"I retreated into one of the rooms in the prelature (next to the entrance), and spent my entire time with painting. Being in the clausure for 2 weeks, I communicated very scarcely with the outside word. Actually, I managed to finish two painings: a large one and a small one."
Petr Kvíčala, 2018
(two paintings were exhibited in the granary)
White Monochromes, 1996–1997
"The concept of these paintings was to continue in the exploration of processuality. After painting the color layers of waves or lines, I intended to apply the same amount of layers on the canvas with white color until the canvas became almost white and thus returned to its "original state." This incredibly time-consuming process was successfully accomplished only in one case. Mostly, I remained only in the process - either by using a very transparent white acrylic paint or by stopping the process at the point when the color structure of the earlier layers was still somehow visible. In some paintings I applied white lines, and covered the canvas with more and more layers in a such way that a square grid was created. Further on, I continued only in the middle part and the edges of the canvas were still shining in colors. Sometimes I combined curved and straight lines in white layers. These canvases combined a certain stability of white nodes in the geometric grid, a crossing of lines resulting in the organic movement of wave-like structures."
Petr Kvíčala is a painter who has, since the mid-1980s, been focusing on ornament production. A basic element of his creative language can be found in ornamental lines, most often waves, broken lines or loops which he combines, reproduces, melds and layers in various ways. His inspiration for this abstract and radically reduced language was originally the landscape, through which Kvíčala, sometime around 1985, realized the autonomous expressive possibilities of geometrical linear elements rhythmically repeated on the image’s surface.
It is characteristic for the rise of the Czech post-modern sensibility that, at the turn of the 1980s/1990s, theorists associated Kvíčala’s painting with expression outside the avant-garde of modern art. They pointed out similarities between his works and ornamental paintings of folk architecture (the Waves /Vlny series, 1991). Likewise, they noted his work's relationship to abstract cave paintings from the Stone Age. Kvíčala indicates his inspiration from "low" culture by using elements from artistic crafts or from industrial manufacturing. This is reflected in the names of his paintings (Wallpaper / Tapety, 1987-88; Holiday Tablecloths for Weekdays / Sváteční ubrusy pro všední den 1992-94; Embroidering / Vyšívání, 1993). However, at the initial level, Kvíčala is not concerned about a post-modern game of aligning various languages, but rather he wishes to revive ornamentation as such. He values its visual effectiveness, its rational order and, last but not least, its potential for continuous variation. Kvíčala expressed great inventiveness and a taste for experimenting in his intentionally-abridged idiomatic dictionary. Among his works, we can find a procedural painting (60 Days of Red, Blue and Yellow / 60 dní červené, modré a žluté, 1996), or monochromatics and painted installations (Borders / Okraje, 1994).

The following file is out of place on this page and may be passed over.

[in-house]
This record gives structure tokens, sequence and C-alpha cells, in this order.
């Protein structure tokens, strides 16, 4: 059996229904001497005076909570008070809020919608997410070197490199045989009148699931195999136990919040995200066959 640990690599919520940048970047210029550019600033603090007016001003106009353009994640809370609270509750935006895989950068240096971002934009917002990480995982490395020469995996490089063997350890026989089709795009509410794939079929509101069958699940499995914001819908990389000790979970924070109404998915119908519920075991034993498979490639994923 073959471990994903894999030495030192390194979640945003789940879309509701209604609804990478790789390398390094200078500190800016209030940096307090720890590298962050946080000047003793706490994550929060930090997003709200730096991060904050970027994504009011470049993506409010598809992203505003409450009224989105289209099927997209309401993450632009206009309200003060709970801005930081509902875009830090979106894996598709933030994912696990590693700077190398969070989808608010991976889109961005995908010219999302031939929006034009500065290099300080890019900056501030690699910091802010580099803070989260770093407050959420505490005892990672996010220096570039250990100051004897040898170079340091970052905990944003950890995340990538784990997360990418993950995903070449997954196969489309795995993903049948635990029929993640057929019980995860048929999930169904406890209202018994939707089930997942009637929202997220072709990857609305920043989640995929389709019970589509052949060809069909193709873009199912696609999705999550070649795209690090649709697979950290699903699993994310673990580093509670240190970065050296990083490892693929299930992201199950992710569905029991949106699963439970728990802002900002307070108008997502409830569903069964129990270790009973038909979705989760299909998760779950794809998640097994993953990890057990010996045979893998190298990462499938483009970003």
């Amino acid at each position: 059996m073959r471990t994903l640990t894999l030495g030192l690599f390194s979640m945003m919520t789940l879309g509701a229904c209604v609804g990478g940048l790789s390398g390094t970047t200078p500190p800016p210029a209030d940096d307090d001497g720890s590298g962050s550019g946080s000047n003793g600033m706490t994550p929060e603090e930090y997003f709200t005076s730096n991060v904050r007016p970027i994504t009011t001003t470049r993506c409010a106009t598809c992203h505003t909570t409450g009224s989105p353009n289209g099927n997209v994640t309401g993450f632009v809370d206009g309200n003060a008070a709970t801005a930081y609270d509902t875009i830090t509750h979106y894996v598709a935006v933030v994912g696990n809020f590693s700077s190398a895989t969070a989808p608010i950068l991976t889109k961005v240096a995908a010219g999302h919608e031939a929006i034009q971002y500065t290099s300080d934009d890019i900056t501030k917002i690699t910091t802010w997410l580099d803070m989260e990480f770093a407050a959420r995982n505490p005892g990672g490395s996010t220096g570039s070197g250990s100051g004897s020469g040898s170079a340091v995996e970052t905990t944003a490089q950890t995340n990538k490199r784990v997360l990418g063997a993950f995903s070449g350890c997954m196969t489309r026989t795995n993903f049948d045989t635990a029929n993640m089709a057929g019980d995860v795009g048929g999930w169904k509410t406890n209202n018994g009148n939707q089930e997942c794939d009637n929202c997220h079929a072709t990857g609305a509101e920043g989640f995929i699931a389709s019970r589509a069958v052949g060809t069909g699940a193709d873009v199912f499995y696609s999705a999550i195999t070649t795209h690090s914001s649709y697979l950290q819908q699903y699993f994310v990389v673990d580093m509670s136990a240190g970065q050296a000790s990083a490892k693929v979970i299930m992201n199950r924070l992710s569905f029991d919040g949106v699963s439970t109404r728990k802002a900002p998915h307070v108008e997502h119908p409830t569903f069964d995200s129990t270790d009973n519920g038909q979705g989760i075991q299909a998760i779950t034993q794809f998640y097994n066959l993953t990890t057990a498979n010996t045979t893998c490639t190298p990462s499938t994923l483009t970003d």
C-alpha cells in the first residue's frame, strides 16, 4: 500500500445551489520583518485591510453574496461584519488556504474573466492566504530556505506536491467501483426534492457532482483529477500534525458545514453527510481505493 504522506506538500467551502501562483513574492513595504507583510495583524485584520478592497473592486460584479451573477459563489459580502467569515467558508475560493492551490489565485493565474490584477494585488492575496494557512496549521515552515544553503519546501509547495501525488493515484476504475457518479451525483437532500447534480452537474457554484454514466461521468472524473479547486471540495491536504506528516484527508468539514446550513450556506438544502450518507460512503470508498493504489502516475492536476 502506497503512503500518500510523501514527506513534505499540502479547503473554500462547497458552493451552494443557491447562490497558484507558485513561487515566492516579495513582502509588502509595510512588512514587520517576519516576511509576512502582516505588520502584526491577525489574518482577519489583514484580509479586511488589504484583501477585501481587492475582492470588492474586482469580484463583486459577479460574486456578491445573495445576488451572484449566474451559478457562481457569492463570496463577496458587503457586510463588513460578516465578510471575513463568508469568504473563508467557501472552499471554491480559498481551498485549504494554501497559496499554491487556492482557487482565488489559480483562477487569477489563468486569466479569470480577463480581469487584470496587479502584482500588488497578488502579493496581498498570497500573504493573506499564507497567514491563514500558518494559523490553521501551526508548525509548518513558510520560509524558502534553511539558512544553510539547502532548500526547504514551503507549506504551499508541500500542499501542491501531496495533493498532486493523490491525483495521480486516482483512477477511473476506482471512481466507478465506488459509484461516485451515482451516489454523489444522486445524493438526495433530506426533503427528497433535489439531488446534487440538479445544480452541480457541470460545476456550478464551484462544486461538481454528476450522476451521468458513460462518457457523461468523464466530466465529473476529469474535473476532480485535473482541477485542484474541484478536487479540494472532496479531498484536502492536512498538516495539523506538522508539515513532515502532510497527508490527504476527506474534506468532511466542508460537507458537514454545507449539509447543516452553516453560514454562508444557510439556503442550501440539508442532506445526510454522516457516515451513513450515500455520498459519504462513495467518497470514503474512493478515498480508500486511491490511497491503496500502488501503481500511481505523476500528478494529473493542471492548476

Since the first quarter of the 1990s, he has also created painted objects, transferring themes for his paintings onto practical objects. He creates designs for clothing and has created a number of carpets of his own design. During the second half of the 1990s, he began working with architects. He has painted several interior paintings (murals). He also participates on concept development for specific spaces (wall mural in the Sports Hall in Litomyšl, 2001; decoration for the upholstery for a seating set in the dům U závoje in Prague, 2003; a ceiling mural for the Deutsche Bundesbank in Chemnitz, 2004; the Celebration Hall at Reduta in Brno, 2005). Kvíčala’s paintings, developed parallel to his other work of 2003-2005, express his interest in the optical effects of parallel lines, and in recent months he has turned to more classic forms of contemporary abstraction.